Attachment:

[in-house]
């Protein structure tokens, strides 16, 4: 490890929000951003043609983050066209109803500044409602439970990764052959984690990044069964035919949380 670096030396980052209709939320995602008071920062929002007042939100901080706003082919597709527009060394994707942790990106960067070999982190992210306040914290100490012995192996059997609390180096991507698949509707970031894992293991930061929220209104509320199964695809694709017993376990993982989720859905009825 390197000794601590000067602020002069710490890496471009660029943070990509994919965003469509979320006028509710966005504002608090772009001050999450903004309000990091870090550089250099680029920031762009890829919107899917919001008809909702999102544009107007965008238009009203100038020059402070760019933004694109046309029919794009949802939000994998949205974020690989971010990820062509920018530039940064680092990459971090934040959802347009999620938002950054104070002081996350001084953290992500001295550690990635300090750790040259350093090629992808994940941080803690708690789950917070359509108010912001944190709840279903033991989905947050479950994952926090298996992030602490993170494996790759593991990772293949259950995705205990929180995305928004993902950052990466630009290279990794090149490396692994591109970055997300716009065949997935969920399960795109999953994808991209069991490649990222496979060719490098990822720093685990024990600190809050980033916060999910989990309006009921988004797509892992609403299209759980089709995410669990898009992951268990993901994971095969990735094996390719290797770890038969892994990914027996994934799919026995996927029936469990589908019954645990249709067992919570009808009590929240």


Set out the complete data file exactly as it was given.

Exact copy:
[in-house]
């Protein structure tokens, strides 16, 4: 490890929000951003043609983050066209109803500044409602439970990764052959984690990044069964035919949380 670096030396980052209709939320995602008071920062929002007042939100901080706003082919597709527009060394994707942790990106960067070999982190992210306040914290100490012995192996059997609390180096991507698949509707970031894992293991930061929220209104509320199964695809694709017993376990993982989720859905009825 390197000794601590000067602020002069710490890496471009660029943070990509994919965003469509979320006028509710966005504002608090772009001050999450903004309000990091870090550089250099680029920031762009890829919107899917919001008809909702999102544009107007965008238009009203100038020059402070760019933004694109046309029919794009949802939000994998949205974020690989971010990820062509920018530039940064680092990459971090934040959802347009999620938002950054104070002081996350001084953290992500001295550690990635300090750790040259350093090629992808994940941080803690708690789950917070359509108010912001944190709840279903033991989905947050479950994952926090298996992030602490993170494996790759593991990772293949259950995705205990929180995305928004993902950052990466630009290279990794090149490396692994591109970055997300716009065949997935969920399960795109999953994808991209069991490649990222496979060719490098990822720093685990024990600190809050980033916060999910989990309006009921988004797509892992609403299209759980089709995410669990898009992951268990993901994971095969990735094996390719290797770890038969892994990914027996994934799919026995996927029936469990589908019954645990249709067992919570009808009590929240």